#651 – Teenage Mutant Ninja Turtles: Tournament Fighters

                                      

                                                                                      Konami’s covers are always fantastic.

 

                                    

                                                                            It’s like I’m playing the end of the first movie!

 

PLAYERS: 1-2 simultaneous

PUBLISHER: Konami

DEVELOPER: Konami

GENRE: Fighting

RELEASE DATE: February 1994

 

A Turtles fighting game is a brilliant idea, but on the NES? With a controller that only has two buttons and a D-Pad that’s as stiff as the President’s shoulders? Konami probably shouldn’t have bothered, but I’ll give them this: compared to previous fighting game attempts on the system (like Best of the Best or Karate Champ), Tournament Fighters is among the most fulfilling. A variety of modes – Story, VS Player, VS CPU, and Tournament – keep the action alive and well. In Story Mode, you’re forced to play as one of the four Turtles, but in the VS mode, you can play as Shredder (and Casey Jones and Hothead, but c’mon… Shredder). There’s no getting around the stiff controls, but each character’s move list is surprisingly simple to execute. The move list for the characters isn’t Street Fighter II-worthy, but Konami makes the most of the limited buttons – five-to-six moves per Turtle, and four moves per VS. only characters. Learn them well: the A.I. bounces between pushover and menacing, with a healthy portion of jerkface. Tournament Fighters was Konami’s final game for the NES and they spared no expense. The character sprites are large and detailed, the fighting is smooth and fast, and the soundtrack is as intricate as some 16-bit games. If you want to play Tournament Fighters in earnest, pick up an NES Advantage. Otherwise, be prepared to wrestle with the controls, as well as your Turtle brothers.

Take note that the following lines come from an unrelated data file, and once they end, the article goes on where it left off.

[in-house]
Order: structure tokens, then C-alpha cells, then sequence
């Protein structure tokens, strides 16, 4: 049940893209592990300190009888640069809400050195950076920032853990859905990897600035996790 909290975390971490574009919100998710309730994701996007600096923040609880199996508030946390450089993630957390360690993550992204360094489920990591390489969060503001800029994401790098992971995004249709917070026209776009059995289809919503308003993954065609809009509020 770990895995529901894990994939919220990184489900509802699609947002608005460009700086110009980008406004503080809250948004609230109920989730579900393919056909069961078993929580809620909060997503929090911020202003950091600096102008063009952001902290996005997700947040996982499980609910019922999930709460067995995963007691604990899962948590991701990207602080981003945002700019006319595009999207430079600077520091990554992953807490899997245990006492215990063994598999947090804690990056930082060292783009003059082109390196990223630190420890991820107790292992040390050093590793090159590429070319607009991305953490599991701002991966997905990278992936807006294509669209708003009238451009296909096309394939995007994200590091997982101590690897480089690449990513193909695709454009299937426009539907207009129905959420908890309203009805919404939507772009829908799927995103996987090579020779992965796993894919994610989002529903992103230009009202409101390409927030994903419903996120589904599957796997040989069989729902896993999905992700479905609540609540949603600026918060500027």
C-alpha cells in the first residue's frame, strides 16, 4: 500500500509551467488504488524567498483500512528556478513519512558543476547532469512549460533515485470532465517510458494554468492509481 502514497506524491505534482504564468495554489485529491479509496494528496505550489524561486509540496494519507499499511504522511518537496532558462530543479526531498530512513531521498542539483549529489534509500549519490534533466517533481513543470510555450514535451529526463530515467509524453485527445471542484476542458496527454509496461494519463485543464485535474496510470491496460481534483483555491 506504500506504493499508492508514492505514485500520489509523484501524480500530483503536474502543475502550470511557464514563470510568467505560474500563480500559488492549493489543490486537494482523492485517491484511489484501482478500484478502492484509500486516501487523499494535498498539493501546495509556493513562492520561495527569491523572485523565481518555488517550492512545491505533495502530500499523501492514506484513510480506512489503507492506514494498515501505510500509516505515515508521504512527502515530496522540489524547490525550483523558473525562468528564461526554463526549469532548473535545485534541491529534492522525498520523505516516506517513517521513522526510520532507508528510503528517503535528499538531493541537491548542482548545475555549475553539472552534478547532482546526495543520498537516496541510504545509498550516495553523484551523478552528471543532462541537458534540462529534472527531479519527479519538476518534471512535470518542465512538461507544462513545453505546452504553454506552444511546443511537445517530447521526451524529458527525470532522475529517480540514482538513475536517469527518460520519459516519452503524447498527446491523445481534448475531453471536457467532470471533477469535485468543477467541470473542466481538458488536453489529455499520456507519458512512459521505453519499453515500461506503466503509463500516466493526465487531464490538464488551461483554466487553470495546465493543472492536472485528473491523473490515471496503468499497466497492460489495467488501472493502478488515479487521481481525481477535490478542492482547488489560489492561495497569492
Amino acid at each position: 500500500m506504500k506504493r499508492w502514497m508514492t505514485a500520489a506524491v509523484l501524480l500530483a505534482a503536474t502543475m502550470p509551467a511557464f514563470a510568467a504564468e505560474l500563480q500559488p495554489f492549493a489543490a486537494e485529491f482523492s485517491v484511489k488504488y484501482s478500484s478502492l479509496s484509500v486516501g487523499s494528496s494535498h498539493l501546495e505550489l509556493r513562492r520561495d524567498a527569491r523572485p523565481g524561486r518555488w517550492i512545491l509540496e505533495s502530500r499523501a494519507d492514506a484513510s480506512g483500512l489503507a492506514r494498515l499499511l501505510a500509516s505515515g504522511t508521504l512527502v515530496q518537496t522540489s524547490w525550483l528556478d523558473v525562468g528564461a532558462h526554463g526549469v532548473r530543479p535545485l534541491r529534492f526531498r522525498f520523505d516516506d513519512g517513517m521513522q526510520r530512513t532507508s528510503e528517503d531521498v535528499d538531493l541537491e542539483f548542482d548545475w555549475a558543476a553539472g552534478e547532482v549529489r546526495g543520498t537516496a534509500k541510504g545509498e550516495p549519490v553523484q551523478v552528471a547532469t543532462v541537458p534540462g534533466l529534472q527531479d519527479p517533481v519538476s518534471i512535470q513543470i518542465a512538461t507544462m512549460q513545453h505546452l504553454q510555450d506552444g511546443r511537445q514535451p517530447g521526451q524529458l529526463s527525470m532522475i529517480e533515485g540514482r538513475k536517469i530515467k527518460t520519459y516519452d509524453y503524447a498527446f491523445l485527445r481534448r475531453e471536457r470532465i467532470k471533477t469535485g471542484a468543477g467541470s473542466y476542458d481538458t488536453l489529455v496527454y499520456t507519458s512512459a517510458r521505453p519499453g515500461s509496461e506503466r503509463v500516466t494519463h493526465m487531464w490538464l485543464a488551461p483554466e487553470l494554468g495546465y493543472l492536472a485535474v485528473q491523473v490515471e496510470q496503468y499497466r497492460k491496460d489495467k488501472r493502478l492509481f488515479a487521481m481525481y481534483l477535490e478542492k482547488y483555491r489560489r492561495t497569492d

B-

 

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  • Simon Demetriou

    Not sure how this game scores a grade b, its by far the worst of the 4 turtles games. Slow gameplay and terrible controls.

    • Lee Taggart

      Because, as he explained, compared to the only other two games on the NES that attempted this style of gameplay, this one did it the best. The NES really didn’t have one-on-one Street Fighter-style games, so for a kid who had an NES and no 16-bit consoles growing up, this was the only way I could get my fighting game fuckery on, and I loved it. It controls incredibly well for a fighter on the NES, and the gameplay is as slow or fast as you want it to be depending on your style. I’ve played this game with friends and it can get quite frantic.